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Sara ViseHolman enjoys the weather at Emereti Park in Athens, Ohio on March 6, 2023.

Looking at the start of spring in Athens

March 20 marked the first day of spring. The fabled time of the year is characterized with fest, rain clouds, sniffling noses and warmer weather. 

The Ohio weather has not transitioned into typical spring fashion just yet, with average high temperatures in Athens County sitting at 54 F for the month of March, according to U.S. Climate Data

The air remains chill, yet campus is set to heat up with fest season swiftly approaching. This weekend will kick off the highly anticipated series of events, with Milliron Fest on Friday followed by Mill Fest on Saturday.

In true spring nature, the weather for the first weekend of fests is less than favorable. Rain showers and cloudy conditions are expected to hit campus on both Friday and Saturday.

However, 68 and Brick Life Entertainment are set to host YSN Flow, an artist with over 200,000 followers and subscribers on Instagram and YouTube to open up the season on Friday. 

Fest season will continue throughout the remainder of the semester with Congo, High, Palmer Place and Palmer Fests in April. 

“I have not had any experiences with fests because freshman year it didn’t happen because of COVID,” Faith Laughlin, a senior studying applied nutrition, said. 

She said sophomore year she also could not attend due to COVID-19, and then said she had to work during fest season last year or had other commitments.

“(I will go to) whatever’s closest to my house,” Laughlin said.

For students who prefer to skip the party and dive into the relaxation spring has to offer, Athens has a ton to indulge in as the weather begins to heat up and students find themselves outside more frequently. 

Many campus spots are designed for connecting with friends between the stress of assignments. 

Pawprint Park is a newer space on campus, which hosts a hammock park and a more open area designed for events. 

The park opened on Oct. 7 and provides a designated area for students to engage in one of the most popular Athens outdoor pastimes: hammocking.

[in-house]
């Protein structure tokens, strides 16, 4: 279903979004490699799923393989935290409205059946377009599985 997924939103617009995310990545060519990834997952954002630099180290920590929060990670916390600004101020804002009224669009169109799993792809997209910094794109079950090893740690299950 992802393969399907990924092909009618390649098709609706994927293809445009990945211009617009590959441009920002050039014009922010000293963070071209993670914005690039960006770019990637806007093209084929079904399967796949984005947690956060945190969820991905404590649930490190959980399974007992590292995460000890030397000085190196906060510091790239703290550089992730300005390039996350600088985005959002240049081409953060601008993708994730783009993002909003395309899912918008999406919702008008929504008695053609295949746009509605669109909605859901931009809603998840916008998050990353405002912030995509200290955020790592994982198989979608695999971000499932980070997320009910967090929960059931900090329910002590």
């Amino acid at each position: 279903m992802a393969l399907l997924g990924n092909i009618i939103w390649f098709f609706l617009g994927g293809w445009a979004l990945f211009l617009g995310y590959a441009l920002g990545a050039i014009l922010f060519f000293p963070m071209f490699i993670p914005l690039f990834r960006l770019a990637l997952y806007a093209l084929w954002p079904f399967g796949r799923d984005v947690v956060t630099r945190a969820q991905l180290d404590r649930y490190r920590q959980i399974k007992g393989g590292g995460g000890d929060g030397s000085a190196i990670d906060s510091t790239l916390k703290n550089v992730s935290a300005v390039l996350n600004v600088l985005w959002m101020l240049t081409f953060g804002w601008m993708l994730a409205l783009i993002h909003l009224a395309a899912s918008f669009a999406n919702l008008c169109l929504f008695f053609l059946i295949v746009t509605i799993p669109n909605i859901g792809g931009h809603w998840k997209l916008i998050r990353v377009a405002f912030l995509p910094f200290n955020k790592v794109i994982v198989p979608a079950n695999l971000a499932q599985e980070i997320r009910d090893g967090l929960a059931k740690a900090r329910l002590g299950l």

“I think it’s really nice that the university took notice of what the student population was really doing with their time when the weather was nice and put money into that,” Anec Smith, a freshman studying mathematics, said.

Despite this resource, Bobcats can be found hoisted between trees all throughout campus. Students frequently find themselves in hammocks scattered around Emeriti Park, which is located near Baker University Center. 

“I have never gone to Emeriti Park, I have only ever ended up in Emeriti Park,” Smith said. “I would be on walks with people at night and we would end up there and find benches and sit.”

The Athens community also frequents the park during the spring for Prom season.

“All of the local high schools come and take pictures at Emeriti and up at the Ridges,” Laughlin said.

Alongside the outdoor spaces fit for hammocking are many other outdoors areas for students to enjoy. 

Campus eateries such as West 82, Front Room Coffeehouse and Nelson Court are coupled with outdoor seating areas close by for students to enjoy their meals and beverages.

Additionally, each green on campus features wide open spaces between residence halls to promote time spent outside. Spaces between Bush and Johnson Hall on East Green, Carr and Tanaka Hall on South Green and Sargent and James Hall on West Green are just a few places that are fit for hanging out with friends. 

Students can often be spotted playing spike ball, having casual picnics or even just listening to music in their freetime in these spaces. 

Students can also opt to spend time relaxing on the plethora of benches situated on college green and just about everywhere on campus. 

On top of the many options for students that are truly available all year round are the cherry blossoms in the spring. Each year the attention-drawing flowers bloom along the Hocking River. 

The trees have been a sight to see since they were donated in 1979 by Chubu University, located in Kasugai Japan, to commemorate OU's 175th anniversary.

“I have been walking towards that end of Athens just waiting to see when they’re out,” Mia Walsh, a junior studying journalism, said. “I really just cannot wait. I’m excited to experience that part of Athens.”

With so much time spent outside whether it be at a fest, in a hammock or simply sitting at an outdoor table with friends, allergy season is sure to take campus by storm too. 

According to the CDC, as many as 60 million people suffer from seasonal allergies each year. As pollen flurries circulate the air a large portion of the OU community will find themselves burdened with the sniffles, congestion and sneezing. 

“I don’t know if it was a ploy or a really good marketing tactic but a woman (at the Athens Farmers Market) told me to eat local honey to combat seasonal allergies,” Walsh said. “I’ve stuck to that, … and I have noticed my symptoms going down.”

However, after a dose of daily allergy medication and possibly a pack of tissues to go, people should be ready to head back out to explore the outdoors in whatever capacity they choose.

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